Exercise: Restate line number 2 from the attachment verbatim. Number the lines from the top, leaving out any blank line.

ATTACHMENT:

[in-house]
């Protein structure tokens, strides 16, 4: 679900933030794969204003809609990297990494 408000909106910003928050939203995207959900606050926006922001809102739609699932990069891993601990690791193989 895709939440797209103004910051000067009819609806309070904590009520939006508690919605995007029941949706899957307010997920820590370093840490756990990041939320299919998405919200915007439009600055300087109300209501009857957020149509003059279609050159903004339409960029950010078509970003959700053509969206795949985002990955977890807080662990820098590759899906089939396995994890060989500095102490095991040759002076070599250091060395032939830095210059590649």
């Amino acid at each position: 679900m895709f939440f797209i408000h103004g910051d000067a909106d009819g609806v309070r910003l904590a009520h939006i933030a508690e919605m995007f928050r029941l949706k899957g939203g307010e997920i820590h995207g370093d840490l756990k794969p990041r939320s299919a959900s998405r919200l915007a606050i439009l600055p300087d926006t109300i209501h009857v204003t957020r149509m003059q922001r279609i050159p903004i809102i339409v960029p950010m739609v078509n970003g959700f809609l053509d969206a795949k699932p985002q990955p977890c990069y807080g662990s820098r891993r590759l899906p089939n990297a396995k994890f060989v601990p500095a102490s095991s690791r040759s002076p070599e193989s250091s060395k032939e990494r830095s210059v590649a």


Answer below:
């Protein structure tokens, strides 16, 4: 679900933030794969204003809609990297990494 408000909106910003928050939203995207959900606050926006922001809102739609699932990069891993601990690791193989 895709939440797209103004910051000067009819609806309070904590009520939006508690919605995007029941949706899957307010997920820590370093840490756990990041939320299919998405919200915007439009600055300087109300209501009857957020149509003059279609050159903004339409960029950010078509970003959700053509969206795949985002990955977890807080662990820098590759899906089939396995994890060989500095102490095991040759002076070599250091060395032939830095210059590649």